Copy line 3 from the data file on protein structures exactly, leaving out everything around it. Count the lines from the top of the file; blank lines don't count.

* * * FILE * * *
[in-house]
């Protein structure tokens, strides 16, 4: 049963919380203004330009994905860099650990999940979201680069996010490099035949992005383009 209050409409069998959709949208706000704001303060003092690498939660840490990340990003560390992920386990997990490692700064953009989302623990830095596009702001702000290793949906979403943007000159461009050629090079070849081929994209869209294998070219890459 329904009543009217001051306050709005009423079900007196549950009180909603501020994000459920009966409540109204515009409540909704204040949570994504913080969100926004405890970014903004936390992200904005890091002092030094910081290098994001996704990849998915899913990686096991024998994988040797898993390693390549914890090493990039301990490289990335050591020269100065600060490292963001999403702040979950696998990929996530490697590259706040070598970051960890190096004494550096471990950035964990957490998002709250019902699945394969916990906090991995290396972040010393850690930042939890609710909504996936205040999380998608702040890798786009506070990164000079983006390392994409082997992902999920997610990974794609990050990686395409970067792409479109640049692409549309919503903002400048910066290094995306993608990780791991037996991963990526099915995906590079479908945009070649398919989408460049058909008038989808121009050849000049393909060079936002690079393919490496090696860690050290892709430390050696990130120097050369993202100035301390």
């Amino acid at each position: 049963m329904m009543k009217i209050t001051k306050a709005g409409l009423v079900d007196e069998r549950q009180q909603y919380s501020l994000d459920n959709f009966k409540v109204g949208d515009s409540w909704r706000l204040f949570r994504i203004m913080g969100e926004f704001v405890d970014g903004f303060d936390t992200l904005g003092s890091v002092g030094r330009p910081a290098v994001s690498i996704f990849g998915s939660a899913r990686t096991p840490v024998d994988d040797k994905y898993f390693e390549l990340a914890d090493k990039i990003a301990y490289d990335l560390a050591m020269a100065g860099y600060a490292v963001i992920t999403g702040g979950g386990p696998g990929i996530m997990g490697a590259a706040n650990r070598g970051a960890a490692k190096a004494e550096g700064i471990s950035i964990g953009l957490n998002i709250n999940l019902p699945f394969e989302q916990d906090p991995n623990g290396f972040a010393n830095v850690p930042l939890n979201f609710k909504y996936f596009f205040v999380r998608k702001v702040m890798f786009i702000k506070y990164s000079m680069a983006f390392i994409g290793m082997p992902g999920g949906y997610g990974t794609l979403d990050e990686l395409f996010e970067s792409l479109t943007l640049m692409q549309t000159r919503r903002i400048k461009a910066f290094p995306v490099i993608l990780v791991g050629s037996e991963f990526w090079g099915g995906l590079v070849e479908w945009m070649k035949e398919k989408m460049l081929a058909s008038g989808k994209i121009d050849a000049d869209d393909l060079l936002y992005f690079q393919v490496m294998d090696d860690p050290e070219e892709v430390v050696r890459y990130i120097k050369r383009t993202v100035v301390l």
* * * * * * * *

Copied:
């Amino acid at each position: 049963m329904m009543k009217i209050t001051k306050a709005g409409l009423v079900d007196e069998r549950q009180q909603y919380s501020l994000d459920n959709f009966k409540v109204g949208d515009s409540w909704r706000l204040f949570r994504i203004m913080g969100e926004f704001v405890d970014g903004f303060d936390t992200l904005g003092s890091v002092g030094r330009p910081a290098v994001s690498i996704f990849g998915s939660a899913r990686t096991p840490v024998d994988d040797k994905y898993f390693e390549l990340a914890d090493k990039i990003a301990y490289d990335l560390a050591m020269a100065g860099y600060a490292v963001i992920t999403g702040g979950g386990p696998g990929i996530m997990g490697a590259a706040n650990r070598g970051a960890a490692k190096a004494e550096g700064i471990s950035i964990g953009l957490n998002i709250n999940l019902p699945f394969e989302q916990d906090p991995n623990g290396f972040a010393n830095v850690p930042l939890n979201f609710k909504y996936f596009f205040v999380r998608k702001v702040m890798f786009i702000k506070y990164s000079m680069a983006f390392i994409g290793m082997p992902g999920g949906y997610g990974t794609l979403d990050e990686l395409f996010e970067s792409l479109t943007l640049m692409q549309t000159r919503r903002i400048k461009a910066f290094p995306v490099i993608l990780v791991g050629s037996e991963f990526w090079g099915g995906l590079v070849e479908w945009m070649k035949e398919k989408m460049l081929a058909s008038g989808k994209i121009d050849a000049d869209d393909l060079l936002y992005f690079q393919v490496m294998d090696d860690p050290e070219e892709v430390v050696r890459y990130i120097k050369r383009t993202v100035v301390l």